Basketballs, volleyballs, soccer balls, footballs, beach balls, nerf balls, tennis balls, ping pong balls, golf balls, yellow and orange balls, small and medium balls….. all on the beach.. waiting to be eaten and adding to plastic pollution.
Over the year I have picked up 100+ balls of all types. Fortunately some were in good enough shape to donate, but.. tennis balls are difficult.. so what to do? People that just leave their beach balls… UGH…
The problem is multifold. Throwaway society, lack of respect for others including oceanic animals and a complete disregard for any laws. Leashed dogs (tennis balls) and littering. I wonder what these parents are teaching their kids about taking care of their things? Many of the balls are with toys.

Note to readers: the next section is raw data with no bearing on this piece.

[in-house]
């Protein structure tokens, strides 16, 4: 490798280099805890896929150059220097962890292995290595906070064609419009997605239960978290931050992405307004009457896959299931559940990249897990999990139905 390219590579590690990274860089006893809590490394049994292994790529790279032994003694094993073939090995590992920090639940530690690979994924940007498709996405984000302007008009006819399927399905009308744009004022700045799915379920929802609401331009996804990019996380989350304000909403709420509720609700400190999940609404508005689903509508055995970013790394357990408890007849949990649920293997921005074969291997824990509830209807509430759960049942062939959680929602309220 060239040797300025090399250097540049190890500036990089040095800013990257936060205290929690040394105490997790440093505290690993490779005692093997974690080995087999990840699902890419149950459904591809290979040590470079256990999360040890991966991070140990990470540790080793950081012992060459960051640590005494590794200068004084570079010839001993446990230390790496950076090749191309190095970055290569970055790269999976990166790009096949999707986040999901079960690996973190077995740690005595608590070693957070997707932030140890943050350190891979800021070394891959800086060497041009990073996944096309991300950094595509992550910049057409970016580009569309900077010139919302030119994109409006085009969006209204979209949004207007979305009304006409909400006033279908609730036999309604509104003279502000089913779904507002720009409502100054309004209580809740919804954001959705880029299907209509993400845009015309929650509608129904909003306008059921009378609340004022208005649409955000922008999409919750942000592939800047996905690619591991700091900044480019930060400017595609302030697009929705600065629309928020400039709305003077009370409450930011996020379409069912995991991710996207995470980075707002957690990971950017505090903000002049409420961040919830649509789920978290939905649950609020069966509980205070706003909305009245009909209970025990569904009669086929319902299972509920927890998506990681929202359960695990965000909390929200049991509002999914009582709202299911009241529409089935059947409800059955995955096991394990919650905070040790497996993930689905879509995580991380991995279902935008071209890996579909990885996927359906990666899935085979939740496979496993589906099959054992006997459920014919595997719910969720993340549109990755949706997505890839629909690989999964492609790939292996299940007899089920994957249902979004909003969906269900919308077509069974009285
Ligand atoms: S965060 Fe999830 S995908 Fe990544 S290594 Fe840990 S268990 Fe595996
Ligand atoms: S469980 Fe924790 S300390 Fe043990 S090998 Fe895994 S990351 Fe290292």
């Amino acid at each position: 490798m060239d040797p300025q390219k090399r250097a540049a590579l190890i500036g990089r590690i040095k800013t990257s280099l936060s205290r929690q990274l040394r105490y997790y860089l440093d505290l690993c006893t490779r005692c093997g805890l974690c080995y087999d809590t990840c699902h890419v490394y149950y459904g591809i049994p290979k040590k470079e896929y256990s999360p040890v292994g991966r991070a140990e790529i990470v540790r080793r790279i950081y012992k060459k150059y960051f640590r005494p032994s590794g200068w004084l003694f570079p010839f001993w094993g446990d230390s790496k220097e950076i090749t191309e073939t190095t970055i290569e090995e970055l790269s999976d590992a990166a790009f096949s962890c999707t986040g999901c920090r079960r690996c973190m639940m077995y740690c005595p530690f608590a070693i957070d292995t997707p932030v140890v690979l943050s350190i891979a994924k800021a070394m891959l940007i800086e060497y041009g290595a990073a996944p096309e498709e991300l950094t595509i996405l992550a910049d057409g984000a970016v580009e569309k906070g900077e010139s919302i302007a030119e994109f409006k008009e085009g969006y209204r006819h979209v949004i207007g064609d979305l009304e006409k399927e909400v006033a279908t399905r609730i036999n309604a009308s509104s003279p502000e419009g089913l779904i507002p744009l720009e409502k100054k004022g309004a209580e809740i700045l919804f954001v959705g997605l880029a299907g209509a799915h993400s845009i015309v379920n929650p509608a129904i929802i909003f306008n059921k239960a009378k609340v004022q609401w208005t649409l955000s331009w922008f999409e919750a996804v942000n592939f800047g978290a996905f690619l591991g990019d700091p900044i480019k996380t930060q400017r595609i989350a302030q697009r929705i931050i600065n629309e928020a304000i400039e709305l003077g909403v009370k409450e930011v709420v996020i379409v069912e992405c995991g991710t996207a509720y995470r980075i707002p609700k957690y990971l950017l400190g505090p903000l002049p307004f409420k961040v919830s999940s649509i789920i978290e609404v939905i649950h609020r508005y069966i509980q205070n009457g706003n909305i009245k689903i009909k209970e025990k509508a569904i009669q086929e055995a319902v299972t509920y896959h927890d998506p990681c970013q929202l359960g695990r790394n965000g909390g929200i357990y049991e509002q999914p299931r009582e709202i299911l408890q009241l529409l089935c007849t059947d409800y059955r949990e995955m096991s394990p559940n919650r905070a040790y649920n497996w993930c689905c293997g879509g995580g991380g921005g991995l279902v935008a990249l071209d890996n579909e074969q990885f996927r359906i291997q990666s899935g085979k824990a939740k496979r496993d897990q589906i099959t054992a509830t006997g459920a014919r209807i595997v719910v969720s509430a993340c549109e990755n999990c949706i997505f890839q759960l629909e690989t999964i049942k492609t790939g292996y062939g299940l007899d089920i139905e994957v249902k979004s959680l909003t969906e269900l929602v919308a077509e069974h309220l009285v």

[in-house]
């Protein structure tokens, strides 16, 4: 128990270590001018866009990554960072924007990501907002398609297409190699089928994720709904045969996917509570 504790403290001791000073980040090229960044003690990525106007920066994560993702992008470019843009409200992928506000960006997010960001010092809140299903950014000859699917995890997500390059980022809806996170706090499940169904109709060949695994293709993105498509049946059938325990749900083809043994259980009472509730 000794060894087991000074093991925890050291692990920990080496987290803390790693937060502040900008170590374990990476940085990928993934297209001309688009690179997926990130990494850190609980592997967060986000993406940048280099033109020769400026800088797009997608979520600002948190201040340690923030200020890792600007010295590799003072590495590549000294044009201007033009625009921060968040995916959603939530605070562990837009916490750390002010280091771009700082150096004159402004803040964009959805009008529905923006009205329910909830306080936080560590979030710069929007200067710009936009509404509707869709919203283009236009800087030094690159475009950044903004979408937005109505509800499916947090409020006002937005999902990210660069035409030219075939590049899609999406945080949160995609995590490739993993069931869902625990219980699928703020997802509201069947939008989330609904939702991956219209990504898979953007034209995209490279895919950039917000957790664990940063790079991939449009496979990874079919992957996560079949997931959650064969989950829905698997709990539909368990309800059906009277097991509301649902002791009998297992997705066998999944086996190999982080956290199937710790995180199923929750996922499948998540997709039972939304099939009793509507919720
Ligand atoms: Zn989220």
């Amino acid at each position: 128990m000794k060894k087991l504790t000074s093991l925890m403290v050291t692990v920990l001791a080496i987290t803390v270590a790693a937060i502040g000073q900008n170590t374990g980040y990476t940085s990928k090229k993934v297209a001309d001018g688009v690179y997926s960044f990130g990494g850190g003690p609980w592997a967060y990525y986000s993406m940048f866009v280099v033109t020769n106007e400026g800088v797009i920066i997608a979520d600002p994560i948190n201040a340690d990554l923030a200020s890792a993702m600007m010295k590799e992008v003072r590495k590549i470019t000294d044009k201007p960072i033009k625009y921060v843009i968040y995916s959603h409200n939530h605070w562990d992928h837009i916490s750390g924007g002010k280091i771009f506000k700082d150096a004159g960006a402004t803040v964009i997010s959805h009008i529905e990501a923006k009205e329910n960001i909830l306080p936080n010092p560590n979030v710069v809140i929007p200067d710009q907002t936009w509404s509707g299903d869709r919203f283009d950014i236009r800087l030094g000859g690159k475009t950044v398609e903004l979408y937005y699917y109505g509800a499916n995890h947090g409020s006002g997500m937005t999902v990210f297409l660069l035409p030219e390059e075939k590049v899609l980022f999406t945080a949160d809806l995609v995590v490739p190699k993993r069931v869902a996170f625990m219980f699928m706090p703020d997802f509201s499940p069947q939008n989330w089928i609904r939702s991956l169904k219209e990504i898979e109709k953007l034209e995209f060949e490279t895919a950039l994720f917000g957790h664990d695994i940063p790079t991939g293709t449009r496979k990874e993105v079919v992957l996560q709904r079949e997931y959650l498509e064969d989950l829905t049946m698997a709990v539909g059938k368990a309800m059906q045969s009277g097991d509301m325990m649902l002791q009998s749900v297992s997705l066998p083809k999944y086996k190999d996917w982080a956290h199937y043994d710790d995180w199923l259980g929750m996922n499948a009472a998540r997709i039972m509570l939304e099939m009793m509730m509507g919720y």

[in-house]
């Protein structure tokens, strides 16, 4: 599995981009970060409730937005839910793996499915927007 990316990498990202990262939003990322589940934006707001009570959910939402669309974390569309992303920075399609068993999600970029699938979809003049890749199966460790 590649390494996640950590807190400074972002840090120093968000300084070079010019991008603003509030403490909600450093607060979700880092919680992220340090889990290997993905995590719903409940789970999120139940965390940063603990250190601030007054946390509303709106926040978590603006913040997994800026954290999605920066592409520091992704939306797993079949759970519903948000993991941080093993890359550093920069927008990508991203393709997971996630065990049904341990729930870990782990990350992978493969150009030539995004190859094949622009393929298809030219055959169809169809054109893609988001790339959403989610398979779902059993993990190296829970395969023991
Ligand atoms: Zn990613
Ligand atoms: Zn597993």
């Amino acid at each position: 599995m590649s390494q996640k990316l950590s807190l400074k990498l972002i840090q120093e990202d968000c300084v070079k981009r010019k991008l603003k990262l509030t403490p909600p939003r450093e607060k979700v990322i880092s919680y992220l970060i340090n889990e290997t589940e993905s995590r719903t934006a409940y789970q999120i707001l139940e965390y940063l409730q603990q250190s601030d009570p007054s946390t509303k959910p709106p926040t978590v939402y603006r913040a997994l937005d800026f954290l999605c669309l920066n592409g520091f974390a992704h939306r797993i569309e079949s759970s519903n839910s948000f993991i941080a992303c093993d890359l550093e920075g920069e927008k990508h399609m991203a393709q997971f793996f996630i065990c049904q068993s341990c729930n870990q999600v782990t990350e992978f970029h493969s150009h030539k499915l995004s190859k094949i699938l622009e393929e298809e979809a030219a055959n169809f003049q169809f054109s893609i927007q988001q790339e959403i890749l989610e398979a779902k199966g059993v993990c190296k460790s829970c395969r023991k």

That said.. what do you do with these balls and trying to reuse or recycle? I made garden art .
A gray?whale?that died after getting stranded on a West Seattle beach had a large amount of garbage in its?stomach?— ranging from plastic bags to a pair of sweat pants and even a golf?ball. (2010 NBC News)
The only problem with the tennis balls, is my neighbors lab. He is obsessed with tennis balls and can’t resist jumping into the garden and picking them up.
641 golf balls were picked in 2018 at one location at San Diego County’s Coastal Clean Up Day.
All of the above balls have plastic or foam. They do deteriorate and break apart and it is not unusual to find little pieces of nerf balls strewn all over the beach.
If you are going to the beach.. take larger colored balls that can easily be found in the sand. No Ping Pong balls, no white golf balls. When done playing with, just place with the rest of your stuff to take home. If ruined throw in the trash.